Kentucky Bluegrass Grass Seed
The easiest method of identifying K. bluegrass is to look for the boat shaped tip. If you look carefully, the tip of the blade folds together to resemble the bow of a boat. If you pull the length of the grass through your fingers, the tip will split, leaving two small points. Only orchard grass has a similar shaped tip.
You can also look for very narrow, upright standing grass blades that come to a point. Other grass types, such as fescue will have much wider blades in comparison.
Bluegrass forms a dense and attractive turf. For some people, the thin blades are more appealing than wider bladed grasses.
Kentucky Bluegrass has a solid advantage over other cool season grasses by its ability to spread. The fact that it can spread and heal itself when damaged is probably the greatest reason for its popularity. It spreads through the production of rhizomes. See Plant Structure for a complete explanation of rhizomes. Rhizomes are stems that grow horizontally just below the surface of the ground. Each rhizome produces a "node" every few inches along its length from which a new bluegrass plant will sprout. Bluegrass is an excellent choice for busy lawns where backyard activities tend to wear down the turf. Athletic fields will often use a combination of bluegrass and perennial ryegrass. The bluegrass will heal damages and perennial ryegrass is used for its high wear resistance.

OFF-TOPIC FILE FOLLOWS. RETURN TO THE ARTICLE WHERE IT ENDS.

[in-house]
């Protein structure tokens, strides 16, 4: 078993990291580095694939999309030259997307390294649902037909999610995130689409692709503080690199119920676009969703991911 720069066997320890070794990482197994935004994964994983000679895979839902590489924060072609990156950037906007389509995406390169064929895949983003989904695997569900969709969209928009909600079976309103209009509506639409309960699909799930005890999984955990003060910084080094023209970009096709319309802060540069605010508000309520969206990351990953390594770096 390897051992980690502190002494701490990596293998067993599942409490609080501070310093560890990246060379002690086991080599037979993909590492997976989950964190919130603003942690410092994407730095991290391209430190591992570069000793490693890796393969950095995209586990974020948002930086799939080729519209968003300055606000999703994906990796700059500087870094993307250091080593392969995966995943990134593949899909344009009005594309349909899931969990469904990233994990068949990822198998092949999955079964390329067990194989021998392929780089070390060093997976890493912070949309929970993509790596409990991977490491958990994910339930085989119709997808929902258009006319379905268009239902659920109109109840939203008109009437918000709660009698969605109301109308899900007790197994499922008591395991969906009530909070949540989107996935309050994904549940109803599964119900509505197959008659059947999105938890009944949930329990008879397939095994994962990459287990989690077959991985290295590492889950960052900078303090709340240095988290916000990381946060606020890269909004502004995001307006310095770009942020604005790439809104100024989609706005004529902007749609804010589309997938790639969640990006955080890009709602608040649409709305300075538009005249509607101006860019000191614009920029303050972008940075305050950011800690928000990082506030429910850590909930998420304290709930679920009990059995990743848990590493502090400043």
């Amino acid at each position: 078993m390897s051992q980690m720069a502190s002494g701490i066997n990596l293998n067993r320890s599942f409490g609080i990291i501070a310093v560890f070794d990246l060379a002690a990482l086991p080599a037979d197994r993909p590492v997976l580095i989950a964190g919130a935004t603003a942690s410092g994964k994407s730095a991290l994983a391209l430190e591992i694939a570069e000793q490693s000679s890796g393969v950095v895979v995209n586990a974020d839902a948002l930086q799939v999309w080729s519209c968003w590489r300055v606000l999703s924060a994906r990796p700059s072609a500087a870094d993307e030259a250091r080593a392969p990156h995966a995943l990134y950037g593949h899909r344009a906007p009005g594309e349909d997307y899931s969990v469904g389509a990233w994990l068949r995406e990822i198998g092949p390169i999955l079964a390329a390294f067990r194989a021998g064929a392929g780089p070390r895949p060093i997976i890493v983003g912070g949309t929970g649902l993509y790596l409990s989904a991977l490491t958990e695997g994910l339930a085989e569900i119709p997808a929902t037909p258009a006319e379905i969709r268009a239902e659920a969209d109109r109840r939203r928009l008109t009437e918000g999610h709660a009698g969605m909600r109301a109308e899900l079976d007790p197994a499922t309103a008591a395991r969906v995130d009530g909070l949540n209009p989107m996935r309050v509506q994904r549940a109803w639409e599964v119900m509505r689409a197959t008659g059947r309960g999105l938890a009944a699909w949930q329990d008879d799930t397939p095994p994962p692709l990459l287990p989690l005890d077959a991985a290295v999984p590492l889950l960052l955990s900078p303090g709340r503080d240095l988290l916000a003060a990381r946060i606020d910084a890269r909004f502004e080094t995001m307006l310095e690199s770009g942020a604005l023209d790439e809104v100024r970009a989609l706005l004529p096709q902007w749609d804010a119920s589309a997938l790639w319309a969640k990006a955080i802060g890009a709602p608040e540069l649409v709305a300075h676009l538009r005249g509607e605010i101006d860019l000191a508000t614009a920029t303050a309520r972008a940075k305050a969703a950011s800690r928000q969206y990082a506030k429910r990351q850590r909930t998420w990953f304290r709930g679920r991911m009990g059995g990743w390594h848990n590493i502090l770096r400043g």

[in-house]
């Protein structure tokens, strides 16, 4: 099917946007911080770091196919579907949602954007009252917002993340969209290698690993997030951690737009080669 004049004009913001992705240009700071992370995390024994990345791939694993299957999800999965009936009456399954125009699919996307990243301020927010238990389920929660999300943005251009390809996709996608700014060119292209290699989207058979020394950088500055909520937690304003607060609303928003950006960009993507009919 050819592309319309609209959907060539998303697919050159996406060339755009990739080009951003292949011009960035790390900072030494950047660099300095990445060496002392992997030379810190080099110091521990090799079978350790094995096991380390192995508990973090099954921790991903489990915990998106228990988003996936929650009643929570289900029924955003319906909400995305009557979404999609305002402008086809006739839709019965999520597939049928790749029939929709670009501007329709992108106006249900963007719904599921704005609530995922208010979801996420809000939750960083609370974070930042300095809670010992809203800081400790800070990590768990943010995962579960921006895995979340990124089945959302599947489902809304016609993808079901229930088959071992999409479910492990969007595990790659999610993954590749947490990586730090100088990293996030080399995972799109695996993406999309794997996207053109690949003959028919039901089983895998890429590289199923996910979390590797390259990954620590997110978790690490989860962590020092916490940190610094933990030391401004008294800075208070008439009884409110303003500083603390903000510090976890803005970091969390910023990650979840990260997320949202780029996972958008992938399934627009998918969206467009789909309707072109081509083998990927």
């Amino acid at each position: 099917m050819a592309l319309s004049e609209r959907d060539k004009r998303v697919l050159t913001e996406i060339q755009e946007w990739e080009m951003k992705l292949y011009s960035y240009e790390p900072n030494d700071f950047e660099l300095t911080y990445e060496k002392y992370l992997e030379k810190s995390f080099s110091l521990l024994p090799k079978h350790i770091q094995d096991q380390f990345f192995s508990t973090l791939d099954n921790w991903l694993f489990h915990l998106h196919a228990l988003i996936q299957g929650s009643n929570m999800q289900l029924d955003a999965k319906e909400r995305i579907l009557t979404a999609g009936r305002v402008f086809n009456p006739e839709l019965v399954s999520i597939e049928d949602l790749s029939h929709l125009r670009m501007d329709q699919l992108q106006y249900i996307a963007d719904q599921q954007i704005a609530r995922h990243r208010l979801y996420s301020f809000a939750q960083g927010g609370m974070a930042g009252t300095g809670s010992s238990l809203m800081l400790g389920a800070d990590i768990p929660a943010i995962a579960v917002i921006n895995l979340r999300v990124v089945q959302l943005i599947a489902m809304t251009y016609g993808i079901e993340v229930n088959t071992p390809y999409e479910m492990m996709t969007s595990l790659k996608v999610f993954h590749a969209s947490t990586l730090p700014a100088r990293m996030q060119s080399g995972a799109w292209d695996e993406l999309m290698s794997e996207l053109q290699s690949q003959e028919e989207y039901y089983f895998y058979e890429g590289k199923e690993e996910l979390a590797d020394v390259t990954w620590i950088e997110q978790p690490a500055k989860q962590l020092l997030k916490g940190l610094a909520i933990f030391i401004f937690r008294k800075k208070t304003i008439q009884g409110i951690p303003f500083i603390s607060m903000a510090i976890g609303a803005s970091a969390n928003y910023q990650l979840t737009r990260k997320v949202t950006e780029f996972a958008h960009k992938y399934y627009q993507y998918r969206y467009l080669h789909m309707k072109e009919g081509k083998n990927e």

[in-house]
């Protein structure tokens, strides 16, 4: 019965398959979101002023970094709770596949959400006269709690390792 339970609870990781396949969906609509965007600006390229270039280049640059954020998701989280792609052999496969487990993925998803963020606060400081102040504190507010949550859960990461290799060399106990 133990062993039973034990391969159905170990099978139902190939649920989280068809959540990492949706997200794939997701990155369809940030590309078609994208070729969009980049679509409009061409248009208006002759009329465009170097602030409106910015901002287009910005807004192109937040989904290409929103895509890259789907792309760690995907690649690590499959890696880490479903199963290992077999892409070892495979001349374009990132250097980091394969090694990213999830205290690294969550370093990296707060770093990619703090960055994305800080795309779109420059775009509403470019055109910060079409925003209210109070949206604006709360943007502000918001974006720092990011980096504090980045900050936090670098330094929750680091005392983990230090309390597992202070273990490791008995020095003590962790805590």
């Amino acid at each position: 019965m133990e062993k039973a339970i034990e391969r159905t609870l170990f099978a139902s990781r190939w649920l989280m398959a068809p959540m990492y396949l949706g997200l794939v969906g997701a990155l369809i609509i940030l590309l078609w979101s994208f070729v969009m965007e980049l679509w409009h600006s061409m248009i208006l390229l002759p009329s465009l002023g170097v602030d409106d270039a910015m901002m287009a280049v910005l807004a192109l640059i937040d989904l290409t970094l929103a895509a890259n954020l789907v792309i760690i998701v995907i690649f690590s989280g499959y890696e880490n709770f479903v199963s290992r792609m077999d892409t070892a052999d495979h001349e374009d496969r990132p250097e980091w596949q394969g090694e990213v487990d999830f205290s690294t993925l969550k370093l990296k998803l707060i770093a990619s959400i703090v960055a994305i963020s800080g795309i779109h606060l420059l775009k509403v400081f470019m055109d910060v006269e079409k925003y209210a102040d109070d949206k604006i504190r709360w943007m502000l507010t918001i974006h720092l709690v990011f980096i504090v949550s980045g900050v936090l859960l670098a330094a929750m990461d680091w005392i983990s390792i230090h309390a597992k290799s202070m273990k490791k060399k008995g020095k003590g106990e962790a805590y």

Kentucky bluegrass seed is often blended with turf-type tall fescue seed when grown for sod production. Most tall fescue varities don't have the structure to hold sod together very well, but bluegrass does. When sod is harvested, the roots are cut, but the rhizomes from the bluegrass keep the sod from falling apart.
Sports fields planted with fescue will usually add K. Bluegrass. This is because the grass will spread and heal any damaged spots. Fescue doesn't produce runners so bluegrass has this as an advantage and is almost always included in the mix.
Since the rhizomes grow underground, they help ensure the survival of the plant. It can survive damage that would kill other grasses. Even if the grass is removed at ground level, bluegrass could still grow back because of the underground growing points on the rhizomes.
Kentucky bluegrass has better cold tolerance than other cool season grasses. It can withstand periods of very cold weather that would normally damage fescue or ryegrass. The adaptation zone for bluegrass extends through the cool/humid and cool/arid regions.